In the Kitchen

In the summer, I drink my coffee almost exclusively iced. I stick the whole brewed pot in the fridge and mix in sugar and milk on a cup-by-cup basis. But why doesn’t granulated sugar dissolve well in my iced coffee? Just remember back to chemistry and physics: slower-moving molecules in the cold liquid don’t bounce around and react with the sugar as quickly or as energetically as in a hot cup o’ joe. I’m going to show you how to exploit this principle in the opposite direction. By combining heated water with an equal quantity of sugar, a concentrated solution is formed that holds true upon cooling. This new liquid substance has all the same sweetness of granulated sugar, but will mix easily into ice coffees and teas. Read on to make your own simple syrup.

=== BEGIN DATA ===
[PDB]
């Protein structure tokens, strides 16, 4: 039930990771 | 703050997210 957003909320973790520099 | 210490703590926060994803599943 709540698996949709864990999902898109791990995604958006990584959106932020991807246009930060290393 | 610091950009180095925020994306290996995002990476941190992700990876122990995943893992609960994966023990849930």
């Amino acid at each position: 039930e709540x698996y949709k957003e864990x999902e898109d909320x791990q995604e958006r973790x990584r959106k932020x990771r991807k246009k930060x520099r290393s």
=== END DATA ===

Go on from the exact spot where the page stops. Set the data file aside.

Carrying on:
1/2 cup water
1/2 cup granulated sugar


Step 1: Combine sugar and water in a small heavy-bottomed sauce pan over medium heat.


Step 2: Stir the mixture until all the sugar is dissolved. Don’t let it get hot enough to boil, and remove from heat promptly. Let the solution cool to room temperature.


Step 3: Use a funnel to transfer the syrup to a bottle for convenient dispensing. Mine’s brown because I used unrefined sugar, but yours might be clear.


Step 4: Add to your drinks to taste. Store it in the fridge.

Becky Stern

Becky Stern

Becky Stern ( is a DIY guru and director of wearable electronics at Adafruit. She publishes a new project video every week and hosts a live show on YouTube. Formerly Becky was Senior Video Producer for MAKE. Becky lives in Brooklyn, NY and belongs to art groups Free Art & Technology (“release early, often, and with rap music”) and Madagascar Institute (“fear is never boring”).


    You can also use the microwave–I put hot tap water in a microwaveable measuring cup, then add sugar, stir, heat for a couple of minutes, stir, and repeat if needed.

  • Becky Stern